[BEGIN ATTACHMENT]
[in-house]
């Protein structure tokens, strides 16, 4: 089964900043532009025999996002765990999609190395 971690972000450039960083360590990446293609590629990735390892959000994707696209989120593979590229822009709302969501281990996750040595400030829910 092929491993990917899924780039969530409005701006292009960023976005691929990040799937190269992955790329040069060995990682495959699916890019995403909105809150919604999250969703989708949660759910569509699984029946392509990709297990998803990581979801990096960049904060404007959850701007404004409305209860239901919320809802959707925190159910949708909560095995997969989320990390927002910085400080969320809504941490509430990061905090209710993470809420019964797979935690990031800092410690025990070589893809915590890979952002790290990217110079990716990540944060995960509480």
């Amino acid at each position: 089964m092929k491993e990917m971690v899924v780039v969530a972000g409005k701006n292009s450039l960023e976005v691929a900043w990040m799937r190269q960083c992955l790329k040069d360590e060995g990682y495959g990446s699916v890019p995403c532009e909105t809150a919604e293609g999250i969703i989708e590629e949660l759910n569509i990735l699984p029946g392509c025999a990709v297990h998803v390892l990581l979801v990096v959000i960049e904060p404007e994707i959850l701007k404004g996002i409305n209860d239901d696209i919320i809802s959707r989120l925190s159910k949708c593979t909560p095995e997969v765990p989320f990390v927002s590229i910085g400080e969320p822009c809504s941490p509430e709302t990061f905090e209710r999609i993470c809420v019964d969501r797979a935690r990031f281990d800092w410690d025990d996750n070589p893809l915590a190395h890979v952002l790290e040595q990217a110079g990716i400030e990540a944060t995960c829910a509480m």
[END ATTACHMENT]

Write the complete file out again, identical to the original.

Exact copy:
[in-house]
């Protein structure tokens, strides 16, 4: 089964900043532009025999996002765990999609190395 971690972000450039960083360590990446293609590629990735390892959000994707696209989120593979590229822009709302969501281990996750040595400030829910 092929491993990917899924780039969530409005701006292009960023976005691929990040799937190269992955790329040069060995990682495959699916890019995403909105809150919604999250969703989708949660759910569509699984029946392509990709297990998803990581979801990096960049904060404007959850701007404004409305209860239901919320809802959707925190159910949708909560095995997969989320990390927002910085400080969320809504941490509430990061905090209710993470809420019964797979935690990031800092410690025990070589893809915590890979952002790290990217110079990716990540944060995960509480």
């Amino acid at each position: 089964m092929k491993e990917m971690v899924v780039v969530a972000g409005k701006n292009s450039l960023e976005v691929a900043w990040m799937r190269q960083c992955l790329k040069d360590e060995g990682y495959g990446s699916v890019p995403c532009e909105t809150a919604e293609g999250i969703i989708e590629e949660l759910n569509i990735l699984p029946g392509c025999a990709v297990h998803v390892l990581l979801v990096v959000i960049e904060p404007e994707i959850l701007k404004g996002i409305n209860d239901d696209i919320i809802s959707r989120l925190s159910k949708c593979t909560p095995e997969v765990p989320f990390v927002s590229i910085g400080e969320p822009c809504s941490p509430e709302t990061f905090e209710r999609i993470c809420v019964d969501r797979a935690r990031f281990d800092w410690d025990d996750n070589p893809l915590a190395h890979v952002l790290e040595q990217a110079g990716i400030e990540a944060t995960c829910a509480m």